Posts for category: Children's Health
Does Your Child Have Vision Problems?
Does your child have vision problems? Children learn through their eyes. Healthy vision is critical for children to see the computer and chalkboard, read, write, and even play. Children's eyes should be examined regularly, as many eye conditions and vision problems can be detected and treated early. Here are six signs that your child may have a vision problem.
1. Squinting eyes. If your child is nearsighted then squinting his eyes helps him make his vision a little clearer and can clear up any distorted vision. Nearsighted just means that they can see things that are near them but have a harder time with objects that are far away. Squinting is a coping mechanism to help relieve their blurry vision.
2. Sitting close to the TV. While it's a myth that sitting close to the television will damage your eyes, this habit may be a sign of a vision problem. If your child can't see televised images clearly or always holds a book too close, it could mean she or he is nearsighted.
3. Frequent eye rubbing. Yes, kids often rub their eyes when they're upset or tired. But if your child rubs her eyes while she's trying to concentrate on something, or while she is being active, it could mean that she has a vision problem. Frequently rubbing their eyes can be a sign of eye strain in children. It can be a sign of a focusing issue that causes the eyes to tire easily.
4. Losing place while reading. When children learn to read and are sounding out words, they will frequently use their finger to track which word they're on. But eventually children should be able to focus without losing their place. If after a while your child still uses his finger, ask him to try reading without pointing. If he has trouble, he may have a vision problem.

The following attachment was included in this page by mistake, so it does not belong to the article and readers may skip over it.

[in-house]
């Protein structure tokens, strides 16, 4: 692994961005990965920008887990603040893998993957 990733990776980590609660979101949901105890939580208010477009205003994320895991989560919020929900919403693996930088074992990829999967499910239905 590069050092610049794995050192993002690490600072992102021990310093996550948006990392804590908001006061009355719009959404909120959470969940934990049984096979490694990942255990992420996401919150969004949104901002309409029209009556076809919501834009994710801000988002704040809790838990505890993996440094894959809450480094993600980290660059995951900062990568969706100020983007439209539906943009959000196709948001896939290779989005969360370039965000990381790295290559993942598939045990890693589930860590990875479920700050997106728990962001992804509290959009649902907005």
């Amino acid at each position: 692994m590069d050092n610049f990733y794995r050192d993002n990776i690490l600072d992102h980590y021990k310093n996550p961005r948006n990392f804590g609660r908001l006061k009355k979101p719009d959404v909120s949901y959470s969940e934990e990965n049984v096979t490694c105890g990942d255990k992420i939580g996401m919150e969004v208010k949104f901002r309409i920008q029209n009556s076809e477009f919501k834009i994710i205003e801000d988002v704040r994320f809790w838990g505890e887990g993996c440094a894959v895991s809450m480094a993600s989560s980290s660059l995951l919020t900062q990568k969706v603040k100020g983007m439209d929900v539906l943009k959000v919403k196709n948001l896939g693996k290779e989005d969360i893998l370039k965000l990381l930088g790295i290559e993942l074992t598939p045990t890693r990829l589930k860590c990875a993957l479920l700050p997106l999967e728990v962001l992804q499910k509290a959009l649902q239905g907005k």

5. Sensitivity to light. Are your child's eyes sensitive to sunshine or indoor lighting? Many common eye conditions can make people more sensitive to light. If your child's light sensitivity is caused by an eye condition, then treatment for their condition can mean that his eye becomes less light sensitive.
6. Receiving lower grades. If your child is having a hard time seeing what her teacher writes on the board because of poor vision, she may not tell you about it. As a result, her grades can suffer. Most of what kids learn in schools is taught visually. That means if your child has an untreated vision problem, it could affect his or her development.
Yearly eye exams are as important as visits to the pediatrician. If you think your child may have a vision problem, schedule an appointment with a doctor. Early detection and treatment provide the best opportunity to correct a vision problem so your child can learn to see clearly.
Maintaining an optimum weight is important for the health of your little one.
It’s never too early to make sure that your child is adopting the best habits for maintaining a healthy weight. After all, with obesity on the rise among our children and teens, it’s so important that we are doing everything we can to keep kids healthy and to prevent serious health problems that can arise as a result of obesity. These habits, along with visiting a pediatrician for regular care and advice on maintaining a healthy lifestyle, can keep your child feeling their best.
If your child is overweight there are certain things you can do to help them lose the weight and to maintain a healthy BMI (body mass index),